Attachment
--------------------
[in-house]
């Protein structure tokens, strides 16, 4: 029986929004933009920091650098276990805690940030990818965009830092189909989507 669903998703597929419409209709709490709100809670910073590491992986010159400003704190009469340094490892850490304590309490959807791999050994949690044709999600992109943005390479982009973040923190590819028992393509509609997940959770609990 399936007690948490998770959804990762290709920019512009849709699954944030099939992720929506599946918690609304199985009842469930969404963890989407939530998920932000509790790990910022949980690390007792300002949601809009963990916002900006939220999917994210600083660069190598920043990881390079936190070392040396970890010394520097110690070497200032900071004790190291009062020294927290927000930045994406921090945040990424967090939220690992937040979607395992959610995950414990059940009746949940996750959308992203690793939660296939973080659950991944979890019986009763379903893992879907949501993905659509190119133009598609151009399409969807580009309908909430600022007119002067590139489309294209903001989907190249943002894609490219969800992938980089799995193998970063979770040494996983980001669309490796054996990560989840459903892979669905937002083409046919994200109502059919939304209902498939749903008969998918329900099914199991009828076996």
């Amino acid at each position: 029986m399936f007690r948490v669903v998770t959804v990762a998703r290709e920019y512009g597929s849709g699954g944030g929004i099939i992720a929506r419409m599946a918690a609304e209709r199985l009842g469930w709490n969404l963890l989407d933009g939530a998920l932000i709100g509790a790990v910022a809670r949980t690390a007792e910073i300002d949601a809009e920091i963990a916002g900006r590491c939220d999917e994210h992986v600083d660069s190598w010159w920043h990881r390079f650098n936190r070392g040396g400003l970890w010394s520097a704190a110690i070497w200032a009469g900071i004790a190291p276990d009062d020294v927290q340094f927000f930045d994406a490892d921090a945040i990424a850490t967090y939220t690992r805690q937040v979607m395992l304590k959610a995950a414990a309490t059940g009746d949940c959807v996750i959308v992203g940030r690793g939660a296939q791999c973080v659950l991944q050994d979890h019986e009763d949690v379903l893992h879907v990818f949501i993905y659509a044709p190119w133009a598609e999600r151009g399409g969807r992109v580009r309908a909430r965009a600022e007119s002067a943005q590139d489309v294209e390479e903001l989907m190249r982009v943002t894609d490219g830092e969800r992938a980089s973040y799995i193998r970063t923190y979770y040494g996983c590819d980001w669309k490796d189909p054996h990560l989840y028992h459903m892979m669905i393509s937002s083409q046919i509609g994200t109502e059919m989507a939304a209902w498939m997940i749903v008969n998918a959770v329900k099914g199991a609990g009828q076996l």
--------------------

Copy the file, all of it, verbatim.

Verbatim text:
[in-house]
């Protein structure tokens, strides 16, 4: 029986929004933009920091650098276990805690940030990818965009830092189909989507 669903998703597929419409209709709490709100809670910073590491992986010159400003704190009469340094490892850490304590309490959807791999050994949690044709999600992109943005390479982009973040923190590819028992393509509609997940959770609990 399936007690948490998770959804990762290709920019512009849709699954944030099939992720929506599946918690609304199985009842469930969404963890989407939530998920932000509790790990910022949980690390007792300002949601809009963990916002900006939220999917994210600083660069190598920043990881390079936190070392040396970890010394520097110690070497200032900071004790190291009062020294927290927000930045994406921090945040990424967090939220690992937040979607395992959610995950414990059940009746949940996750959308992203690793939660296939973080659950991944979890019986009763379903893992879907949501993905659509190119133009598609151009399409969807580009309908909430600022007119002067590139489309294209903001989907190249943002894609490219969800992938980089799995193998970063979770040494996983980001669309490796054996990560989840459903892979669905937002083409046919994200109502059919939304209902498939749903008969998918329900099914199991009828076996």
């Amino acid at each position: 029986m399936f007690r948490v669903v998770t959804v990762a998703r290709e920019y512009g597929s849709g699954g944030g929004i099939i992720a929506r419409m599946a918690a609304e209709r199985l009842g469930w709490n969404l963890l989407d933009g939530a998920l932000i709100g509790a790990v910022a809670r949980t690390a007792e910073i300002d949601a809009e920091i963990a916002g900006r590491c939220d999917e994210h992986v600083d660069s190598w010159w920043h990881r390079f650098n936190r070392g040396g400003l970890w010394s520097a704190a110690i070497w200032a009469g900071i004790a190291p276990d009062d020294v927290q340094f927000f930045d994406a490892d921090a945040i990424a850490t967090y939220t690992r805690q937040v979607m395992l304590k959610a995950a414990a309490t059940g009746d949940c959807v996750i959308v992203g940030r690793g939660a296939q791999c973080v659950l991944q050994d979890h019986e009763d949690v379903l893992h879907v990818f949501i993905y659509a044709p190119w133009a598609e999600r151009g399409g969807r992109v580009r309908a909430r965009a600022e007119s002067a943005q590139d489309v294209e390479e903001l989907m190249r982009v943002t894609d490219g830092e969800r992938a980089s973040y799995i193998r970063t923190y979770y040494g996983c590819d980001w669309k490796d189909p054996h990560l989840y028992h459903m892979m669905i393509s937002s083409q046919i509609g994200t109502e059919m989507a939304a209902w498939m997940i749903v008969n998918a959770v329900k099914g199991a609990g009828q076996l």